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At a meeting yesterday, the Cromwell Community Board was told that proposed plans for a new community hall in Bannockburn had the support of the community following the Bannockburn Community Centre Management Committee Incorporated (BCCMCI) annual meeting.
However, a petition was presented to show that there were a significant number in the community who would prefer a different design option.
BCCMCI subcommittee member Sue McNamara said there was widespread discussion on the issue at the meeting and the proposed plans were available for the community to inspect.
Subcommittee member Jim Walton said: "The current plan to build the hall as a replica reflects the heritage value of the hall as requested during community consultation."
He said there was understanding that any change to the plans would slow the project and escalate the costs and "the Bannockburn community want a hall and they want it now".
Robyn and Henry Fluska circulated a petition to 183 houses in the Bannockburn community and 134 were returned in support of a redesigned hall that, while retaining some heritage elements such as the front facade, would be much more energy efficient and therefore cheaper to run.
Mr Fluska said: "The original building is not energy efficient and now we have the chance to rebuild it so we should do it right and bring it into the 21st century."
Mrs Fluska estimated a third of the Bannockburn community had signed the petition.
Community board member Helen Hucklebridge said: "Even if it slows the process down, the people who have signed the petition have a democratic right to be heard."
Mr Walton said if a new appearance emerged, then the hall would no longer be the "iconic country hall" and it would not fit in with the aesthetic of the church or provide any heritage value.
Before the community board meeting, New Zealand Historic Places Trust Central Otago branch chairman David White approached the Otago Daily Times with concerns about the process that determined the Bannockburn Hall was an earthquake risk.
He said it had been confirmed to him that the decision to demolish the hall was based entirely on the engineer's report and he had been told by Cromwell community board chairman, Neil Gillespie, that the report only looked at the construction of the building and did not take into account any heritage values. He said the community board had failed to get the engineer's report peer reviewed.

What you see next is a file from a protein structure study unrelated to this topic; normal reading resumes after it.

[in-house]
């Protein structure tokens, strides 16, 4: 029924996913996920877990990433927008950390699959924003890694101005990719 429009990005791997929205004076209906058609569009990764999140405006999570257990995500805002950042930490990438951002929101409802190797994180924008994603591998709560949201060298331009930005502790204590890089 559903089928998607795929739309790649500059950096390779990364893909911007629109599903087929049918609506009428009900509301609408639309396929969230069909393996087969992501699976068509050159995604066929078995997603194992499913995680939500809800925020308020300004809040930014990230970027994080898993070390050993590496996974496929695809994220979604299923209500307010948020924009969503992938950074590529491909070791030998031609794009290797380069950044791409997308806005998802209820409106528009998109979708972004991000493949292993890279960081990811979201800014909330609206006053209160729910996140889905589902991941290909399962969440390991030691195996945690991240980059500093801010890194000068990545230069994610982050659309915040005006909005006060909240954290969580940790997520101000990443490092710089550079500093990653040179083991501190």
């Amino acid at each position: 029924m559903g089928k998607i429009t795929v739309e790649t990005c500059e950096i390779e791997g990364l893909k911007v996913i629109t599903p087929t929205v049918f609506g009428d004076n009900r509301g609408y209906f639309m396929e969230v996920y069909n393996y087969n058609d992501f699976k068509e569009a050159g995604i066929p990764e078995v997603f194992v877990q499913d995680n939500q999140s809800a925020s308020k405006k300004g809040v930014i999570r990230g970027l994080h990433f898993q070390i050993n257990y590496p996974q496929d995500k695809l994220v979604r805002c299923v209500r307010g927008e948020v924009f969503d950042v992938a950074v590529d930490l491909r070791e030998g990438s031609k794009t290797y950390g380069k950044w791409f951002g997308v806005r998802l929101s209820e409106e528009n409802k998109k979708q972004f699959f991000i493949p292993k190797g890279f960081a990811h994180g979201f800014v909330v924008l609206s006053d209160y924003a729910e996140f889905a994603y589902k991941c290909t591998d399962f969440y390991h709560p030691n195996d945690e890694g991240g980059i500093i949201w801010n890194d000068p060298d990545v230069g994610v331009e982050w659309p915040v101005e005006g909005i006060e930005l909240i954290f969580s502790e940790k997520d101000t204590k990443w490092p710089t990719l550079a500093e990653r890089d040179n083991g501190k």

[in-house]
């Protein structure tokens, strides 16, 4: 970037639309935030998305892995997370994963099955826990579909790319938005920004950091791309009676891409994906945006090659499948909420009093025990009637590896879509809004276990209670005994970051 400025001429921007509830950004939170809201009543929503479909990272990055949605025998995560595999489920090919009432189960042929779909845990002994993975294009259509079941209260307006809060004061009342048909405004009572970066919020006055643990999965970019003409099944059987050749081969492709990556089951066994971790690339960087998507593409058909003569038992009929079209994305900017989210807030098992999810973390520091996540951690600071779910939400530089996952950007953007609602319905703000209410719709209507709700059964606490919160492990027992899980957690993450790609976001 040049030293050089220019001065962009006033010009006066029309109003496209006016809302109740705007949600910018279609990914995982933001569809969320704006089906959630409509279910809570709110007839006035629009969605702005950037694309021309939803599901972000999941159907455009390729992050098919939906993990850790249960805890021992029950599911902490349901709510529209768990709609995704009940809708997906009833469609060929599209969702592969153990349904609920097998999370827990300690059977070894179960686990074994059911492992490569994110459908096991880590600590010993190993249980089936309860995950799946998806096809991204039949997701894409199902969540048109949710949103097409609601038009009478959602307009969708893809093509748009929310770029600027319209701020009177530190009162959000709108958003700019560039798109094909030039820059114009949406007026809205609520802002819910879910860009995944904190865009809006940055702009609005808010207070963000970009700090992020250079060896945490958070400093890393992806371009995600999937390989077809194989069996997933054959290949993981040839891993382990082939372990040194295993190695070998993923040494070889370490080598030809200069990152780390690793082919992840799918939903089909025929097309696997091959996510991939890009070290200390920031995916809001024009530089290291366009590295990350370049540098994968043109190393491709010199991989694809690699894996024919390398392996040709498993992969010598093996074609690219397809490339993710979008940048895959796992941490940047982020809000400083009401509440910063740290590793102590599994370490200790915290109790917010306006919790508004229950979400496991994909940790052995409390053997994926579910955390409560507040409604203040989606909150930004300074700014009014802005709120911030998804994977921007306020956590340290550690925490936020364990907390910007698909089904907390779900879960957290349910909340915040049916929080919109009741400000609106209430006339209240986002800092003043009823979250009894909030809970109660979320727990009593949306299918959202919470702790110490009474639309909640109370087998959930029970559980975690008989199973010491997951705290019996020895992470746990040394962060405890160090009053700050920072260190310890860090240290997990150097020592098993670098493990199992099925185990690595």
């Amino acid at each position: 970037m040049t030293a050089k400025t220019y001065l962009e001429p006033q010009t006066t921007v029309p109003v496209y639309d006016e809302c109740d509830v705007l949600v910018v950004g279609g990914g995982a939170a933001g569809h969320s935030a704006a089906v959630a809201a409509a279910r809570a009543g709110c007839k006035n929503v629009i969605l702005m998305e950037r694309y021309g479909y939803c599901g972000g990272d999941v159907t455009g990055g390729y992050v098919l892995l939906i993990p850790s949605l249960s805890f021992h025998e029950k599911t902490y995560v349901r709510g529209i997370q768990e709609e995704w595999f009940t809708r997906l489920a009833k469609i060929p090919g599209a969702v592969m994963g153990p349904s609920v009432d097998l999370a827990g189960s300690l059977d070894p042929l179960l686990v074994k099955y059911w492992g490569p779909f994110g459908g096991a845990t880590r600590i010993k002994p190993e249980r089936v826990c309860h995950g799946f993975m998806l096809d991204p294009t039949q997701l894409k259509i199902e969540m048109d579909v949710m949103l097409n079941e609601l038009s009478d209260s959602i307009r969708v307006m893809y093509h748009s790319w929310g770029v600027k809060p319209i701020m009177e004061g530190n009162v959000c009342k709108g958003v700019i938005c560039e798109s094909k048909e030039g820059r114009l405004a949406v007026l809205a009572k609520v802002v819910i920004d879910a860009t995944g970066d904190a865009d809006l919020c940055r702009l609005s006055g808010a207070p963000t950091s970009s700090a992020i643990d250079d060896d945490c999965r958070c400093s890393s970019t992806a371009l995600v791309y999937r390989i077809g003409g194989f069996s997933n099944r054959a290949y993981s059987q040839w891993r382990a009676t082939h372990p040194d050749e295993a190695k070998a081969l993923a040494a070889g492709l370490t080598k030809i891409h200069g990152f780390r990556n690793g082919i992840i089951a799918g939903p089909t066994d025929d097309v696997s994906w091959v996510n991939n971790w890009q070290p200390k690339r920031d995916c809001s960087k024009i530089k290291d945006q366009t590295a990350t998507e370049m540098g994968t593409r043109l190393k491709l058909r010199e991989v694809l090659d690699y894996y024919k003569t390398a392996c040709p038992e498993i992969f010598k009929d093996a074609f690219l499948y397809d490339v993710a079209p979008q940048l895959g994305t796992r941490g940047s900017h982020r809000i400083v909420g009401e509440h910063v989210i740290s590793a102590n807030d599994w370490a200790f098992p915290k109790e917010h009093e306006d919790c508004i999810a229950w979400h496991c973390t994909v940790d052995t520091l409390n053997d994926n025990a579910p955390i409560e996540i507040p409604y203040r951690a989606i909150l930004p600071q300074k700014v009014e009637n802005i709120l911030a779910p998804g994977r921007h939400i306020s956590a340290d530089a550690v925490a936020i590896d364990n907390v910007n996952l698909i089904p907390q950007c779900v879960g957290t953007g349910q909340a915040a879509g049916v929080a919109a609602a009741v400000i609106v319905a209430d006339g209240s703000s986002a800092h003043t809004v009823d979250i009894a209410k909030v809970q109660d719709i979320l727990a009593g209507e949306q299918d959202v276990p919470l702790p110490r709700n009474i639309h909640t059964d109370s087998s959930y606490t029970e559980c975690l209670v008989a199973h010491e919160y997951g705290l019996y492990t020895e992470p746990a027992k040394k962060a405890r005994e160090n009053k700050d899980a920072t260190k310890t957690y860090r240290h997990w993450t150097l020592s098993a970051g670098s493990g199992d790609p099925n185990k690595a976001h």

At the board meeting, board member Terry Emmitt also questioned the report and whether Asset Management, the company which prepared the report, was capable of understanding the issues surrounding the hall.
Mr White, concerned about funding, commissioned reports from conservation architect Jackie Gillies, historic building conservation director Daniel Pollard and heritage stonemason Keith Hinds to determine other possibilities for the hall, with the thought that it might be cheaper to strengthen the present building.
The three reports all say that another evaluation of the hall should be sought by a heritage engineer.
Mr Gillespie said the scope of the project had changed significantly and "I don't know that cost is the issue, it is about the design of the hall".
Recommendations adopted by the board include for a special consultative process to be implemented or the project to be included in the 2012 long-term plan, which Mr Gillespie said would lose the project six months, but make funding easier.
Also, that the BCCMCI engage the community to confirm preferences for design options.
Mr Gillespie said this would give the board staff time "to look at the financial implications long term and review the engineering process" and would give the community time to talk and decide on options.
The 99-year-old hall was closed in March this year and earmarked for demolition because the report by Asset Management showed it to be at high risk of falling down in a moderate earthquake.